Monday, August 12, 2019

Tribute to Mom, Eileen Pavlic (1942–2019)

My mother, Eileen Pavlic, died on Tuesday, August 6, 2019, due to complications from a stroke. She had been battling cancer for a year, and immunotherapy had been working well to reduce the extent of her cancer. She was enthusiastic about the progress of the treatment and had even started to buy new clothes, anticipating at least another year of life. Then, surprisingly and very sadly, she suffered a stroke. We learned that metastatic cancer is a risk factor for stroke, and so this outcome was not a complete surprise to the doctors even though it was devastating to us. She was buried in an outfit that she had recently ordered and had never had the opportunity to wear herself.

We know she was very impressed and encouraged with the immunotherapy she received, and so I hope you will consider donating to the Pelotonia Institute for Immuno-Oncology (PIIO) or another reputable charity advancing the use of immunotherapy for the treatment and possible cure for cancer. 

I shared the comments below during her funeral on August 9, 2019. You can also read her obituary on-line.

A Son's Tribute to His Mother, Eileen M. Pavlic (September 22, 1942 – August 6, 2019)

Looking back on your life with someone is less like watching a movie from beginning to end but more like drawing lottery balls from a tumbling urn. There’s one random memory. Then another. Then another. It is only after drawing enough of them that we can look back on them, sort them out, and start seeing hints of a bigger picture. That’s how it was for me when thinking about what to say today, and I only hope this story comes across a little smoother than those lottery balls.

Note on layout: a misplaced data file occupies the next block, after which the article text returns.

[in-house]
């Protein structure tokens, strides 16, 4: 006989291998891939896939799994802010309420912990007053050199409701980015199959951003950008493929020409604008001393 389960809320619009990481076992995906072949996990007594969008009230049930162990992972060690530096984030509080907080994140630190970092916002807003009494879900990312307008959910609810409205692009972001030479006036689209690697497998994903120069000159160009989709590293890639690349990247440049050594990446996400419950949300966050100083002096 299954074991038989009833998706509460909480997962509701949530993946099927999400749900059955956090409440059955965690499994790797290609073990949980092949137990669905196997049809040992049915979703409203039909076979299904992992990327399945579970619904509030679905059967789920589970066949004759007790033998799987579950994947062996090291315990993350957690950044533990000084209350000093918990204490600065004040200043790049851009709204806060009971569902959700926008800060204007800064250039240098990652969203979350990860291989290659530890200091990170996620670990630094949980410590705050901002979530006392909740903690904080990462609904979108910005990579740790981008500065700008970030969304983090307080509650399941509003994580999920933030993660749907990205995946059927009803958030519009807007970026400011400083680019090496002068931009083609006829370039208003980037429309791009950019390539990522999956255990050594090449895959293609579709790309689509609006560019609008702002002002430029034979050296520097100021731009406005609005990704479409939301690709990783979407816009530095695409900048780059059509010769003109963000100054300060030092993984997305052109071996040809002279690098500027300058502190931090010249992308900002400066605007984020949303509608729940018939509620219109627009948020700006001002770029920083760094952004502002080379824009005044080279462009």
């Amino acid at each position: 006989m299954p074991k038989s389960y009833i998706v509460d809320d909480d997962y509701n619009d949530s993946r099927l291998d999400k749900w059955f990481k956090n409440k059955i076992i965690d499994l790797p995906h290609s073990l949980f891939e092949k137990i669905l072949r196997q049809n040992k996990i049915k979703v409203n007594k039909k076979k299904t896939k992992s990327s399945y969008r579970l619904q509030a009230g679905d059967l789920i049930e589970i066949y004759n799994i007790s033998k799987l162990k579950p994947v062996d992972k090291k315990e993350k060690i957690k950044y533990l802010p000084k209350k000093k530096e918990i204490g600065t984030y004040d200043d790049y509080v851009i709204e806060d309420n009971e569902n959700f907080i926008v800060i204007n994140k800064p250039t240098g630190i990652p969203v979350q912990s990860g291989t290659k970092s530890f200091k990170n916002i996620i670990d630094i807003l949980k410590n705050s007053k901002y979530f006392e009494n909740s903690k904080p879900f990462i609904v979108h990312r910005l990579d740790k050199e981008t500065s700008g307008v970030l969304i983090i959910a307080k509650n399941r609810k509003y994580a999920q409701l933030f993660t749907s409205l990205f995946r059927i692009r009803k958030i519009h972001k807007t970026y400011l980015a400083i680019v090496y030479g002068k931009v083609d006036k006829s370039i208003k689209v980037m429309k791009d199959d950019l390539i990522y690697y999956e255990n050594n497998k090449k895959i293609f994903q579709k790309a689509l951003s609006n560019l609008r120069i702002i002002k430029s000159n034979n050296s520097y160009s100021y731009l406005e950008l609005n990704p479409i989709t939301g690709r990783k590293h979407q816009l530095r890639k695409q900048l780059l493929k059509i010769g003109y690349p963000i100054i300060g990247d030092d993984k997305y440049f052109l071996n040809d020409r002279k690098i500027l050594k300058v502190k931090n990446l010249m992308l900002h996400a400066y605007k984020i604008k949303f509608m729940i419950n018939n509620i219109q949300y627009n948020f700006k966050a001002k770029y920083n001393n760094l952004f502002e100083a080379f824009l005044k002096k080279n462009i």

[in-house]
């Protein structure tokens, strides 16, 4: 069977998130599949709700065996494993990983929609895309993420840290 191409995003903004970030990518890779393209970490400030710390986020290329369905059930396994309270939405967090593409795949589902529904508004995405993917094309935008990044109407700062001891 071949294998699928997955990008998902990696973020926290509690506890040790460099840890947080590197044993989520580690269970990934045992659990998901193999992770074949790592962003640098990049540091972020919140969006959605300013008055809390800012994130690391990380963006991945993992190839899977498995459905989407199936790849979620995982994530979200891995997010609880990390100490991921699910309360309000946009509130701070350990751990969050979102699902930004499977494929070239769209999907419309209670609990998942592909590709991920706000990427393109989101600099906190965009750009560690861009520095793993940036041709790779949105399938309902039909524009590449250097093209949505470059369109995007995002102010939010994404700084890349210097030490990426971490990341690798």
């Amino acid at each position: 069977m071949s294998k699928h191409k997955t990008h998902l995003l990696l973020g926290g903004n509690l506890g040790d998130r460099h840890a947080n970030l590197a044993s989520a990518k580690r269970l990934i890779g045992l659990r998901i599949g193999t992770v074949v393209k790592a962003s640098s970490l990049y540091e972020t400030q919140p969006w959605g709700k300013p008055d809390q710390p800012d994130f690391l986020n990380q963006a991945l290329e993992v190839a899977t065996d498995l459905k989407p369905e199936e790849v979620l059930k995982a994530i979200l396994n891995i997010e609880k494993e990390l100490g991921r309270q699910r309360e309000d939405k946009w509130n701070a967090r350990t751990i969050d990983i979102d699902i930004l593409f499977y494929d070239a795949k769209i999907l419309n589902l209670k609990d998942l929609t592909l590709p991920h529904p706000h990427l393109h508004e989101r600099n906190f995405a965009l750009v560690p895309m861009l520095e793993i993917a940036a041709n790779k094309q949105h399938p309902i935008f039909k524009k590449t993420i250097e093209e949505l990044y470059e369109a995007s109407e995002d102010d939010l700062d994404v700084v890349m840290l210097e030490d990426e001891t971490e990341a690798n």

She always wanted me to become a medical doctor, and I was excited to oblige when I was younger. Books and models mom and dad would get me about anatomy and physiology were interesting to me, but ultimately, I think the real source of the appeal was not the content so much as the connection with her. At some point, I pivoted away from medicine toward things like mathematics, computing, and, ultimately, engineering. Even mom might not see how this has anything to do with her, but from my perspective looking back, I remember the young me watching her navigate a DOS prompt, manipulate revealed codes in WordPerfect documents, and designing merge fields for office automation, and she became my model for someone who could learn to use tools around her to do great things. She never viewed herself as a teacher – she would often excuse herself from philosophical discussions that dad and I would have by saying that “she didn’t go to college” – but she was one of my greatest teachers. Today, I teach college students, and I only hope that some of them could be as motivated by me as I was by her. And it’s no surprise to me that biology has shown up in a lot of my engineering research, which sometimes makes me think that the younger version of me is still trying to turn my PhD into an MD to make mom proud.

So, yeah, looking back on life with mom is a little like drawing lottery balls. And by giving me the opportunity to do so, mom’s given me one last lesson – that being her son was winning the jackpot.